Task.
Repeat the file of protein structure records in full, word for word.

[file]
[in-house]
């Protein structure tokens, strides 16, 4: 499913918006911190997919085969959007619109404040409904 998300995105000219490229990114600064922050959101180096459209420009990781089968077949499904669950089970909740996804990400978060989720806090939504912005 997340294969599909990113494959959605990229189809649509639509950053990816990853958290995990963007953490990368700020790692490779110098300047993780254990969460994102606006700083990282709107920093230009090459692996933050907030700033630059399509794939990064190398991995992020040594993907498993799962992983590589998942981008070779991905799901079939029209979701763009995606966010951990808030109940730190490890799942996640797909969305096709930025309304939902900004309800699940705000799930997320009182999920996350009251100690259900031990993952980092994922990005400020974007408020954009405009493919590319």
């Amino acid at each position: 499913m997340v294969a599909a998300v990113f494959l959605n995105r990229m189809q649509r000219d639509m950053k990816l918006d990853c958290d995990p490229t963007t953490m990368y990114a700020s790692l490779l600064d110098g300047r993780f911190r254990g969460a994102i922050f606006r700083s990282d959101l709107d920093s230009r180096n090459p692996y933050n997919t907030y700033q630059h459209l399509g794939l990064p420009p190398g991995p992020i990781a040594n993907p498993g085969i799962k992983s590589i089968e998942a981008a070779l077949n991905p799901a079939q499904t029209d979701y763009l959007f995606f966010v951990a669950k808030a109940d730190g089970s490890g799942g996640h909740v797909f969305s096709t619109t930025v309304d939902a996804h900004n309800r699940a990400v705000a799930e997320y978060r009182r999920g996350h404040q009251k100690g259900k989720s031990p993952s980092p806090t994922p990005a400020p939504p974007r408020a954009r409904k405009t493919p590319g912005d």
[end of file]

[in-house]
């Protein structure tokens, strides 16, 4: 499913918006911190997919085969959007619109404040409904 998300995105000219490229990114600064922050959101180096459209420009990781089968077949499904669950089970909740996804990400978060989720806090939504912005 997340294969599909990113494959959605990229189809649509639509950053990816990853958290995990963007953490990368700020790692490779110098300047993780254990969460994102606006700083990282709107920093230009090459692996933050907030700033630059399509794939990064190398991995992020040594993907498993799962992983590589998942981008070779991905799901079939029209979701763009995606966010951990808030109940730190490890799942996640797909969305096709930025309304939902900004309800699940705000799930997320009182999920996350009251100690259900031990993952980092994922990005400020974007408020954009405009493919590319």
């Amino acid at each position: 499913m997340v294969a599909a998300v990113f494959l959605n995105r990229m189809q649509r000219d639509m950053k990816l918006d990853c958290d995990p490229t963007t953490m990368y990114a700020s790692l490779l600064d110098g300047r993780f911190r254990g969460a994102i922050f606006r700083s990282d959101l709107d920093s230009r180096n090459p692996y933050n997919t907030y700033q630059h459209l399509g794939l990064p420009p190398g991995p992020i990781a040594n993907p498993g085969i799962k992983s590589i089968e998942a981008a070779l077949n991905p799901a079939q499904t029209d979701y763009l959007f995606f966010v951990a669950k808030a109940d730190g089970s490890g799942g996640h909740v797909f969305s096709t619109t930025v309304d939902a996804h900004n309800r699940a990400v705000a799930e997320y978060r009182r999920g996350h404040q009251k100690g259900k989720s031990p993952s980092p806090t994922p990005a400020p939504p974007r408020a954009r409904k405009t493919p590319g912005d």